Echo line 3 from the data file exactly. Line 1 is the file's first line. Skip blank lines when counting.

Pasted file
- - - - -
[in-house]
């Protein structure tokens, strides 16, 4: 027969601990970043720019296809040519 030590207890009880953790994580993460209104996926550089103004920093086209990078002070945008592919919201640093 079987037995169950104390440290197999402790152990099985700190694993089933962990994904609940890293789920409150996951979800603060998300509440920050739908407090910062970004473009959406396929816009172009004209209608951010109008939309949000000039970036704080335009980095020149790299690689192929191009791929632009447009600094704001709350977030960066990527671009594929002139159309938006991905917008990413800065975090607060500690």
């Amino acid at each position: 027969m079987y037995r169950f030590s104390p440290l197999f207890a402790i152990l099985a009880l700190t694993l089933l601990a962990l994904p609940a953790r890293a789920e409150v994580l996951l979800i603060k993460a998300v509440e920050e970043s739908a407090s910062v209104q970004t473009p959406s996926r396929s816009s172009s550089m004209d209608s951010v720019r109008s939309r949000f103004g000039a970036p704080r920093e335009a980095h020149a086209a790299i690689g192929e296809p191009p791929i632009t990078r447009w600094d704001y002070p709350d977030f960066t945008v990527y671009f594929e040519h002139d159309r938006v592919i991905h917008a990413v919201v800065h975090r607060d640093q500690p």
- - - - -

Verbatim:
């Amino acid at each position: 027969m079987y037995r169950f030590s104390p440290l197999f207890a402790i152990l099985a009880l700190t694993l089933l601990a962990l994904p609940a953790r890293a789920e409150v994580l996951l979800i603060k993460a998300v509440e920050e970043s739908a407090s910062v209104q970004t473009p959406s996926r396929s816009s172009s550089m004209d209608s951010v720019r109008s939309r949000f103004g000039a970036p704080r920093e335009a980095h020149a086209a790299i690689g192929e296809p191009p791929i632009t990078r447009w600094d704001y002070p709350d977030f960066t945008v990527y671009f594929e040519h002139d159309r938006v592919i991905h917008a990413v919201v800065h975090r607060d640093q500690p």